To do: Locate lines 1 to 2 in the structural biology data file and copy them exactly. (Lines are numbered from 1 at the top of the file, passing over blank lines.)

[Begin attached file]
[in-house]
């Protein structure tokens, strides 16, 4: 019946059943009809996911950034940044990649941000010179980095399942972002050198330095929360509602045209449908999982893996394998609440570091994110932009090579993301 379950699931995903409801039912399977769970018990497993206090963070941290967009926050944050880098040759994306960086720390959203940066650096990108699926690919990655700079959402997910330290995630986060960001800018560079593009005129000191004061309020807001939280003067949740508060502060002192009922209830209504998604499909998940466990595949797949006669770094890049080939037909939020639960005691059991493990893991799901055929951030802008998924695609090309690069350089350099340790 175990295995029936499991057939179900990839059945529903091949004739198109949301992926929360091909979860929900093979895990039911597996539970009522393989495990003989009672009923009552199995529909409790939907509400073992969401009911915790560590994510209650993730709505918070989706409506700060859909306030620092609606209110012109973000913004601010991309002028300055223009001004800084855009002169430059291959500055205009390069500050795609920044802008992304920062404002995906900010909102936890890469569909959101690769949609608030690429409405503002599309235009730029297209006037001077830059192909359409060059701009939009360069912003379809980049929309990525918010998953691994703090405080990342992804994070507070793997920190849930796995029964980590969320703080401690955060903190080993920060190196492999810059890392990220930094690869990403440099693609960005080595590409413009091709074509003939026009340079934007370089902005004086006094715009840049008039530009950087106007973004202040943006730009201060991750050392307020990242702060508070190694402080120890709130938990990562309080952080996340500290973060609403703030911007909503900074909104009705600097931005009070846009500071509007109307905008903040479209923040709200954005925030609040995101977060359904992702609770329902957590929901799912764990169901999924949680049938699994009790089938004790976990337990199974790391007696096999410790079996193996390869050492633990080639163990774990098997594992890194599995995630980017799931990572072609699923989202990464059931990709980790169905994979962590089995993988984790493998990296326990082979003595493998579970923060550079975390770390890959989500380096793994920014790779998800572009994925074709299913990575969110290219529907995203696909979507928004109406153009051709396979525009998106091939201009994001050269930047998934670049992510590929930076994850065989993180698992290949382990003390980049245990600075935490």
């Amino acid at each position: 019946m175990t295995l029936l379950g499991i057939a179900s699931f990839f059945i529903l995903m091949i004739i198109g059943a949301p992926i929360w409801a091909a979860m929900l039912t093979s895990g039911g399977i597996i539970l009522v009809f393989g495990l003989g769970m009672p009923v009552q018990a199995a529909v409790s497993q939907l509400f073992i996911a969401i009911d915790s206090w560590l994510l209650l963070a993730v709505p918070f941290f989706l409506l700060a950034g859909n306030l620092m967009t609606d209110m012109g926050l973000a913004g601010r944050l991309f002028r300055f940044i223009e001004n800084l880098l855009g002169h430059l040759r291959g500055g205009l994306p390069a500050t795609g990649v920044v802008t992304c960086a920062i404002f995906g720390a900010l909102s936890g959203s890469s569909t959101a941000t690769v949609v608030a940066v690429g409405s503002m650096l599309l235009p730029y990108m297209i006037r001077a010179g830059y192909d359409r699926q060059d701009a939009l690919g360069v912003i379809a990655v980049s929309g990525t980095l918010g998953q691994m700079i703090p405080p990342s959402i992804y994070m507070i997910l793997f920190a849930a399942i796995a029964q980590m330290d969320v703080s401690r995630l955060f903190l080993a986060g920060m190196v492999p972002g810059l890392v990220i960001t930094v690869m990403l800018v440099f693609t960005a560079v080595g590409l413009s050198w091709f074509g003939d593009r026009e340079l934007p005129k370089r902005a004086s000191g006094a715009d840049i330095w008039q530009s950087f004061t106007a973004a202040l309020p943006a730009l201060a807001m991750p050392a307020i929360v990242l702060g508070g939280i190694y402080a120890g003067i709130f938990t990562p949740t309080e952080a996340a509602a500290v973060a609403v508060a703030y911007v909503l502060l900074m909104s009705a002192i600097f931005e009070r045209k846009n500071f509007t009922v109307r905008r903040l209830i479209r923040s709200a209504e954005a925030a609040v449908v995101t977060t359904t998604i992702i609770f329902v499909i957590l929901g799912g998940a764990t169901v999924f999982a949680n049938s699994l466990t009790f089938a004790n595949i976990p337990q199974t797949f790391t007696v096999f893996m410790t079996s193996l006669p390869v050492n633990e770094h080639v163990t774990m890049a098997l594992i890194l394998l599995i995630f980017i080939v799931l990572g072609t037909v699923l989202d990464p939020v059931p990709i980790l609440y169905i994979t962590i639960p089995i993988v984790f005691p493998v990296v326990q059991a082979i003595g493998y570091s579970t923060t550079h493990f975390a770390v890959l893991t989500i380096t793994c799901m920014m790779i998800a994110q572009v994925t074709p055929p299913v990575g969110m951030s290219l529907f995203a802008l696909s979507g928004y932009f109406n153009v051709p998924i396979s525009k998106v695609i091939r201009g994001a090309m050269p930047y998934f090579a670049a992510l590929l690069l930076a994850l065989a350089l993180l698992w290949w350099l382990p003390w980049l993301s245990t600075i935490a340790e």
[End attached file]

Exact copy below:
[in-house]
């Protein structure tokens, strides 16, 4: 019946059943009809996911950034940044990649941000010179980095399942972002050198330095929360509602045209449908999982893996394998609440570091994110932009090579993301 379950699931995903409801039912399977769970018990497993206090963070941290967009926050944050880098040759994306960086720390959203940066650096990108699926690919990655700079959402997910330290995630986060960001800018560079593009005129000191004061309020807001939280003067949740508060502060002192009922209830209504998604499909998940466990595949797949006669770094890049080939037909939020639960005691059991493990893991799901055929951030802008998924695609090309690069350089350099340790 175990295995029936499991057939179900990839059945529903091949004739198109949301992926929360091909979860929900093979895990039911597996539970009522393989495990003989009672009923009552199995529909409790939907509400073992969401009911915790560590994510209650993730709505918070989706409506700060859909306030620092609606209110012109973000913004601010991309002028300055223009001004800084855009002169430059291959500055205009390069500050795609920044802008992304920062404002995906900010909102936890890469569909959101690769949609608030690429409405503002599309235009730029297209006037001077830059192909359409060059701009939009360069912003379809980049929309990525918010998953691994703090405080990342992804994070507070793997920190849930796995029964980590969320703080401690955060903190080993920060190196492999810059890392990220930094690869990403440099693609960005080595590409413009091709074509003939026009340079934007370089902005004086006094715009840049008039530009950087106007973004202040943006730009201060991750050392307020990242702060508070190694402080120890709130938990990562309080952080996340500290973060609403703030911007909503900074909104009705600097931005009070846009500071509007109307905008903040479209923040709200954005925030609040995101977060359904992702609770329902957590929901799912764990169901999924949680049938699994009790089938004790976990337990199974790391007696096999410790079996193996390869050492633990080639163990774990098997594992890194599995995630980017799931990572072609699923989202990464059931990709980790169905994979962590089995993988984790493998990296326990082979003595493998579970923060550079975390770390890959989500380096793994920014790779998800572009994925074709299913990575969110290219529907995203696909979507928004109406153009051709396979525009998106091939201009994001050269930047998934670049992510590929930076994850065989993180698992290949382990003390980049245990600075935490």